How to live life to the fullest

Living life to the fullest is one of the most cliched phrase you’ll probably ever hear, but it’s equally true. Before the pandemic, most of us took everything we had access to for granted. It was only after this was taken away from us, that we realized how much we loved all of it. However, we shouldn’t appreciate things only after they go away. And it is through the pandemic that we learned how to embrace every opportunity we have, as if it were the last one.

How to empathize

When everyone in the world is going through the exact same experience, it becomes a universally shared one. And empathy comes with that. Whether it’s getting bored, frustrated, feeling empty, sad, or simply getting sick with the virus, different individuals can empathize and further help each other, by sharing these experiences with one another, knowing exactly what it’s like.

How to accept

Acceptance is key to being okay with where you’re at. The presence of the virus gave us two choices: to deny it or to accept it. However, after it extended its welcome, many of us realized that we had to find a way to be okay with it, and to find peace within that storm. And for those who did, will welcome anything life throws their way with open arms, because if they’ve withstood the pandemic, they are likely to withstand anything else.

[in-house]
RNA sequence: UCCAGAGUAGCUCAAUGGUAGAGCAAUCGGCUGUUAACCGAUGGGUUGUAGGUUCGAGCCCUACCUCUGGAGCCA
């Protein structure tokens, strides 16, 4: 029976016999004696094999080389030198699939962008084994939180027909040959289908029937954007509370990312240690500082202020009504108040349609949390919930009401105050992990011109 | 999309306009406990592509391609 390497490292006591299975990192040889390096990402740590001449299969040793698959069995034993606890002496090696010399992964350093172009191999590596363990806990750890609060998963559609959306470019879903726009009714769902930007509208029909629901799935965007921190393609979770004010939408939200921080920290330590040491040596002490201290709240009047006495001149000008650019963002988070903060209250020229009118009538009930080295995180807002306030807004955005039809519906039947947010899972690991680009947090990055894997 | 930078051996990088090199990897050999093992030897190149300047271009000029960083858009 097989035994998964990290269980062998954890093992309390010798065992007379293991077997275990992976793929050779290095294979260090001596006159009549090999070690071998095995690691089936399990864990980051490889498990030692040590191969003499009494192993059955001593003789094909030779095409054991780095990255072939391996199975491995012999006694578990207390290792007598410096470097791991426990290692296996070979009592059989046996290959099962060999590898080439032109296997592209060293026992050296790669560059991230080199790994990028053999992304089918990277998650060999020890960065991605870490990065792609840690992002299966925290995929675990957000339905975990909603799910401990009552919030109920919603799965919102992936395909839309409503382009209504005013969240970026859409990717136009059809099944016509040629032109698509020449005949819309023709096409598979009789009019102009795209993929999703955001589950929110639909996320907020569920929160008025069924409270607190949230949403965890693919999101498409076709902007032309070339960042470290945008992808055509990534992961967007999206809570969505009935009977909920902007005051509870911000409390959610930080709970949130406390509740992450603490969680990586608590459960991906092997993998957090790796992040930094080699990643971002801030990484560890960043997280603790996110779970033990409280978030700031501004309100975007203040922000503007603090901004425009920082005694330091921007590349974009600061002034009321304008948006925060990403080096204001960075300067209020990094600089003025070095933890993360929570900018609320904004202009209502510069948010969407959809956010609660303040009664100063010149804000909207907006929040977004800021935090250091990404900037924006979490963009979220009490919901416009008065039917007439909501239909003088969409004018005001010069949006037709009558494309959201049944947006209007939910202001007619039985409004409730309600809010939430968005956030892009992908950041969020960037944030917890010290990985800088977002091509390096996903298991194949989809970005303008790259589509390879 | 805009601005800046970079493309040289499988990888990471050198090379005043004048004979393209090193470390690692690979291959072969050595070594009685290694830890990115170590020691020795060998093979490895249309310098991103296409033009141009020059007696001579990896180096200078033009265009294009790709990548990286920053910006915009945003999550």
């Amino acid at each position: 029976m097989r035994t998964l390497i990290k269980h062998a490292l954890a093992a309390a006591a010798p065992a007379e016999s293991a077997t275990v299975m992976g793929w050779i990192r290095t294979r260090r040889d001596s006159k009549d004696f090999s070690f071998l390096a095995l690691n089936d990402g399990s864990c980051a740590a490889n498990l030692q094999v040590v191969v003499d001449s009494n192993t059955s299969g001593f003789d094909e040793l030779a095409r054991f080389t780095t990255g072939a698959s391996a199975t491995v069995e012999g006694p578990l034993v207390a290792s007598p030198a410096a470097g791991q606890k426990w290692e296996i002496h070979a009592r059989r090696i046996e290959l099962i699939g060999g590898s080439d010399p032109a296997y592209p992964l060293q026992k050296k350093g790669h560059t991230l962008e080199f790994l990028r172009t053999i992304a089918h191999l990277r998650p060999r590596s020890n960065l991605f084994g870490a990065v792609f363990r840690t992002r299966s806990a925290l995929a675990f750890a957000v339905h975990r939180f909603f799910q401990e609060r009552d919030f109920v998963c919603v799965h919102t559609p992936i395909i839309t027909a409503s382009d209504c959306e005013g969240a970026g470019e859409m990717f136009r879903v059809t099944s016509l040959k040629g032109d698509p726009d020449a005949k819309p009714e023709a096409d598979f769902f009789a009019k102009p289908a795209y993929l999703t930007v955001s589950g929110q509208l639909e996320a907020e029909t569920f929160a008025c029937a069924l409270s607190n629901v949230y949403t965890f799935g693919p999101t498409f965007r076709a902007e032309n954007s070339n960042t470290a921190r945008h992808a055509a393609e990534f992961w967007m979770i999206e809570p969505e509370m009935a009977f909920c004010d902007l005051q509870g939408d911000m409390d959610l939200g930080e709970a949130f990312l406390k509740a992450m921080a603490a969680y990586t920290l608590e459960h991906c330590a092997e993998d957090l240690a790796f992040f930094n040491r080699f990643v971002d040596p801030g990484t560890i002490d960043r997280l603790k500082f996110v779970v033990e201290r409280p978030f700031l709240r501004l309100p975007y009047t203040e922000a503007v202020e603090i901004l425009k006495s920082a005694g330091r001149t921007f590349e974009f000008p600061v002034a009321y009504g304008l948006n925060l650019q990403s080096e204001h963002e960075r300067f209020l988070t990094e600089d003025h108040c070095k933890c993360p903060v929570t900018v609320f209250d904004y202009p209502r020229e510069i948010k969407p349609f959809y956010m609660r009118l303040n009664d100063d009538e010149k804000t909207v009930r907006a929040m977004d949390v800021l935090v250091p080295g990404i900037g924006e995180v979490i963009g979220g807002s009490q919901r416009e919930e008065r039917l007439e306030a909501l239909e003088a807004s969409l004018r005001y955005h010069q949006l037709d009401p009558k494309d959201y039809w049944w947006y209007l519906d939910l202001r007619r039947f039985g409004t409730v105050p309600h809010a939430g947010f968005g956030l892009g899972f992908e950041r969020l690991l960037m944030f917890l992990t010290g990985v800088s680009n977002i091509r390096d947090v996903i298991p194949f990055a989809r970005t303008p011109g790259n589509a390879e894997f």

How to love

Love ourselves. Love other people. And love life. COVID-2019 has given us all forms of love, all of which have and will take us to many places. And we hope that one of these places is one where we will look at the world differently, yet love it just the same.

WE SAID THIS: Check out Is The COVID-19 Lockdown The Best Thing To Happen To Mother Earth In A While?